Learning disabilities in not unusual in children. From five to 15 percent of children and teens have overall normal or high levels of intelligence but deal with difficulties with verbal fluency, word decoding, spelling, writing, number sense, or mathematical reasoning. These handicaps don't mean that the child is in any way "retarded". They simply mean that there are certain academic skills that are difficult for them to achieve.
Researchers believe that when people who have learning disabilities as children develop dementia as adults, they tend to not to have typical cases of Alzheimer's disease. Instead, they are up to 128 times more likely to be diagnosed with:
- Younger-onset Alzheimer's disease, symptoms beginning before the age of 65.
- Logopenic primary progressive aphasia, a disease that causes loss of language before loss of memory or reasoning skills.
- Posterior cortical atrophy, a degenerative disease that attacks the back of the brain and causes difficulties with spelling, calculation, visual processing, and spatial perception.
- Dysexecutive-type Alzheimer's disease, a form of dementia that leaves memory intact but interferes with reasoning (at least at first).
People who have learning disabilities have higher odds of being diagnosed with frontotemporal lobar dementia in both of its common forms, the kind that affects speech first and the kind that causes loss of control over behavior first. These people are also more likely to be left-handed, male, and college graduates than people who develop Alzheimer's disease.
Some researchers interpret these findings as evidence for a kind of "brain vulnerability" in childhood learning disabilities and dementia later in life. The same parts of the brain are affected in childhood and late in adulthood. Usually, less of the brain is affected in atypical dementia than in Alzheimer's disease. But does this mean that if you have a learning disability in school you will develop dementia as a result?
- Left-handed people seem to be slightly (but significantly) at greater risk for childhood learning disabilities and for frontotemporal dementia.
- People who are diagnosed with dyslexia as children are at measurably greater risk for a form of dementia known as primary progressive aphasia, but only for a form of the condition known as the logopenic variant. This form of dementia makes it difficult to find words. Speech is usually slow. Initially, problems with language are the only symptoms of the disease.
- Genes that increase the likelihood of dyslexia also increase the likelihood of a form of primary progressive aphasia.
But being "more" susceptible to logopenic primary progressive aphasia doesn't mean you are likely to get the disease. About one person in 3500 is ever diagnosed with the condition. About 10 percent of these one in 3500 cases are matched with childhood dyslexia. If that is twice the expect number of matches, that still means that your risk only goes up to about one in 1750.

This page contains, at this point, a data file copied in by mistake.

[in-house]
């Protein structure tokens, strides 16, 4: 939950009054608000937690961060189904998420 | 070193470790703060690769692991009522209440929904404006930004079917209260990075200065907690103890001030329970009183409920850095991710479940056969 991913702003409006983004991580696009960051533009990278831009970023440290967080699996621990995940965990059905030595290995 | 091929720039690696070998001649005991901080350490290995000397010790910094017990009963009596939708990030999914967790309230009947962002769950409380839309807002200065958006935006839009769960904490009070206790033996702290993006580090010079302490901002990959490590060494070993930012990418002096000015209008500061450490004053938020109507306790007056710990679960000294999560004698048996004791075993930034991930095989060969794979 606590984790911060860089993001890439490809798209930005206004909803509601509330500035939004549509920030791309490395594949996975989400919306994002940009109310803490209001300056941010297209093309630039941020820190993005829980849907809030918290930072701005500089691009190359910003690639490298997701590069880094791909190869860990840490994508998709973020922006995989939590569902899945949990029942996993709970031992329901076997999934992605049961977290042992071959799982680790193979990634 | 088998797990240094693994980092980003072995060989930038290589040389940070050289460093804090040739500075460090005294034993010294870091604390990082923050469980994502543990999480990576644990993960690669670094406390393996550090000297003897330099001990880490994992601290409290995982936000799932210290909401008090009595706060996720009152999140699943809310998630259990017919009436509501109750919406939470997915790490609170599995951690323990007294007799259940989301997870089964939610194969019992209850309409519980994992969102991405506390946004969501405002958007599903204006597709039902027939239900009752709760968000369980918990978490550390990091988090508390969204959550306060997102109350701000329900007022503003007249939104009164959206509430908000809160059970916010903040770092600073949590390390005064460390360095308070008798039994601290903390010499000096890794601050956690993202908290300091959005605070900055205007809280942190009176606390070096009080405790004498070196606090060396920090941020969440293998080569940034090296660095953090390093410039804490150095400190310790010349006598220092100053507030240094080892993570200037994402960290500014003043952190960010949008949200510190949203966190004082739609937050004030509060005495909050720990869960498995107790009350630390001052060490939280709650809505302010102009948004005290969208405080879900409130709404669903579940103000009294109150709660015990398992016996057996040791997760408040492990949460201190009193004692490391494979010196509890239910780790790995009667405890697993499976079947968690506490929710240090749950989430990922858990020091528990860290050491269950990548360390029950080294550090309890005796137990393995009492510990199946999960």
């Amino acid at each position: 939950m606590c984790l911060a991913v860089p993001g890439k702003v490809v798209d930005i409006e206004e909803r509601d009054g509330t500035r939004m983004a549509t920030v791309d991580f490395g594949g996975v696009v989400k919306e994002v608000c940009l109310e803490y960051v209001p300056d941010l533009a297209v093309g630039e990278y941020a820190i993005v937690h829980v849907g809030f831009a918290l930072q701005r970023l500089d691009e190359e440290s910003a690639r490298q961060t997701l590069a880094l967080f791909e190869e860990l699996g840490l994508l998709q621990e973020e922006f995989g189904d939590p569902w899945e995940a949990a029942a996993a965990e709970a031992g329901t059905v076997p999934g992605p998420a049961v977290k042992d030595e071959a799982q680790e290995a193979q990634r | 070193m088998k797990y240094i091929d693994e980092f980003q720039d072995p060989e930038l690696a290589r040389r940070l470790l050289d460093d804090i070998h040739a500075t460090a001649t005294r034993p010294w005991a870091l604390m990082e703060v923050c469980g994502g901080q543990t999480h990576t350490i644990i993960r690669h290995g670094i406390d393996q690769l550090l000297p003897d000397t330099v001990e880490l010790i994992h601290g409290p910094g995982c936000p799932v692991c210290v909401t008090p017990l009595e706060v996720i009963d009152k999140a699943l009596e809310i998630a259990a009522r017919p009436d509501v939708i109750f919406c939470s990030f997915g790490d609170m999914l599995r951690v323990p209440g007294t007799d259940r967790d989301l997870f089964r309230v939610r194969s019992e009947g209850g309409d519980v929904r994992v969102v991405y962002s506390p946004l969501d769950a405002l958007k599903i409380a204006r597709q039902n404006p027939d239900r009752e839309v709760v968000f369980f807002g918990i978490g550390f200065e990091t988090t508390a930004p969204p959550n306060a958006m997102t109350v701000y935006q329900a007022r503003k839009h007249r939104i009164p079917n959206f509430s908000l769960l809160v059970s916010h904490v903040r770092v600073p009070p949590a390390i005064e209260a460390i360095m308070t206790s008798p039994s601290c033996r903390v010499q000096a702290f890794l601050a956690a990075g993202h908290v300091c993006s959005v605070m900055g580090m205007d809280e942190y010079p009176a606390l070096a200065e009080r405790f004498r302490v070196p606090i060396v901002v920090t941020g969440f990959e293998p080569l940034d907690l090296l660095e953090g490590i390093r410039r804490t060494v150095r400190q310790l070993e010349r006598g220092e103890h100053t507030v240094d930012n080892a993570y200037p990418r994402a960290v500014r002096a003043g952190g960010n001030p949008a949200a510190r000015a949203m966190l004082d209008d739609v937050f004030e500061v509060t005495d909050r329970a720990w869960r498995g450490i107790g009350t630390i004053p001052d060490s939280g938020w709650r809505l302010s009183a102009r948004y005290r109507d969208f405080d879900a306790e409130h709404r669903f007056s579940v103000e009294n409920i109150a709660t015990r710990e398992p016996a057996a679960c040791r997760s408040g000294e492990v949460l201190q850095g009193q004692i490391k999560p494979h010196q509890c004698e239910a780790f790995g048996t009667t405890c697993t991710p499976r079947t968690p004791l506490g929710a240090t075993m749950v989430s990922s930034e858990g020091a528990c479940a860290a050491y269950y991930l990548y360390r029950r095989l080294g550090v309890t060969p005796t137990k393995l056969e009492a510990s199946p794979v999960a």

People with learning disabilities are at greater risk of developing dementia. But that risk is not very high, except when the learning disability is Down syndrome. Nearly everyone who has Down syndrome develops Alzheimer's disease and/or other forms of dementia relatively early in life, usually by age 55. That is because Down syndrome and Alzheimer's disease are tied to the same gene.
Everyone who has Down syndrome has a three copies instead of the normal two copies of the twenty-first chromosome. This chromosome contains the genetic code for making proteins in the brain. Instead of just one or two copies a gene for making a destructive protein called beta-amyloid, people who have Down syndrome may have up to three. The destructive proteins that seem to cause Alzheimer's disease can start accumulating in the brain by the age of eight, and the destructive process that leads to Alzheimer's is active when most people who have Down syndrome are teenagers.
It's only been in the last 30 to 40 years that most children born with Down syndrome lived to adulthood. Only in the twenty-first century has the life expectancy increased to the point that they would show the symptoms of Alzheimer's. Debility and death naturally follow, but a few people who have the combination of problems seem to escape symptoms much longer than others, sometimes to the age of 70. What may be helpful?
- High cholesterol levels are associated with earlier onset of Alzheimer's in people who have Down syndrome. There is no proof that lowering cholesterol with statins will stop dementia in Down syndrome, but there are indications of benefit in other groups, so statins may be worth trying. The level at which cholesterol makes a difference is 200 mg/dl (about 5.2 mmol/L).
- Iron overload is also associated with earlier onset of dementia in people who have Down syndrome. It is critical not to give iron supplements unless there has been a blood test that confirms iron deficiency.
- Vitamin supplements, unfortunately don't make a difference in slowing down the arrival of Alzheimer's disease. Supplemental vitamin E is actually associated with more complications, not fewer.